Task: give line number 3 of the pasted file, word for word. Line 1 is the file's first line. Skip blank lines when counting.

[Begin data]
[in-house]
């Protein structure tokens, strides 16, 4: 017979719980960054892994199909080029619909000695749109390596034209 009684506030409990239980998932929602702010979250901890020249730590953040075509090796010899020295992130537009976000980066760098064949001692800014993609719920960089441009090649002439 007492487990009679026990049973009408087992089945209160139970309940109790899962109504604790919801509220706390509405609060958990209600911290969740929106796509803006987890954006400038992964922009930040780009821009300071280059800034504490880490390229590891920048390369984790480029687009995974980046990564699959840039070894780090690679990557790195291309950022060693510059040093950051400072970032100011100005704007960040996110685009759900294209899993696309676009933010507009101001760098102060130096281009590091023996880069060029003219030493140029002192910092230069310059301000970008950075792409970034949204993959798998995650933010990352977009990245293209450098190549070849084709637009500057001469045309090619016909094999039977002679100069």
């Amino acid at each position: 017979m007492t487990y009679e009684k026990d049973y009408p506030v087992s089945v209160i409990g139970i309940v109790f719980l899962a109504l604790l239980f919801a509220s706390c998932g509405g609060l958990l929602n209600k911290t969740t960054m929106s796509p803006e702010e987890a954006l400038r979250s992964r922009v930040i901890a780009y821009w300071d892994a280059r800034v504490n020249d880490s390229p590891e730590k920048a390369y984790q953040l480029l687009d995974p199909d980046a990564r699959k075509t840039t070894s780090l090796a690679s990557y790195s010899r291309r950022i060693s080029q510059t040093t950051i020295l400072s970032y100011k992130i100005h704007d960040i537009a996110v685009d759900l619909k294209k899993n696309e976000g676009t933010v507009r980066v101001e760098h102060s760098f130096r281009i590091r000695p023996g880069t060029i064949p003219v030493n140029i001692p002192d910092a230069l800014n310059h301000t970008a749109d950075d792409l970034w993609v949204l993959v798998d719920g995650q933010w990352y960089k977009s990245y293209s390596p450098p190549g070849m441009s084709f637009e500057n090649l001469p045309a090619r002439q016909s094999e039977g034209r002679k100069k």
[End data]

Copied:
């Amino acid at each position: 017979m007492t487990y009679e009684k026990d049973y009408p506030v087992s089945v209160i409990g139970i309940v109790f719980l899962a109504l604790l239980f919801a509220s706390c998932g509405g609060l958990l929602n209600k911290t969740t960054m929106s796509p803006e702010e987890a954006l400038r979250s992964r922009v930040i901890a780009y821009w300071d892994a280059r800034v504490n020249d880490s390229p590891e730590k920048a390369y984790q953040l480029l687009d995974p199909d980046a990564r699959k075509t840039t070894s780090l090796a690679s990557y790195s010899r291309r950022i060693s080029q510059t040093t950051i020295l400072s970032y100011k992130i100005h704007d960040i537009a996110v685009d759900l619909k294209k899993n696309e976000g676009t933010v507009r980066v101001e760098h102060s760098f130096r281009i590091r000695p023996g880069t060029i064949p003219v030493n140029i001692p002192d910092a230069l800014n310059h301000t970008a749109d950075d792409l970034w993609v949204l993959v798998d719920g995650q933010w990352y960089k977009s990245y293209s390596p450098p190549g070849m441009s084709f637009e500057n090649l001469p045309a090619r002439q016909s094999e039977g034209r002679k100069k």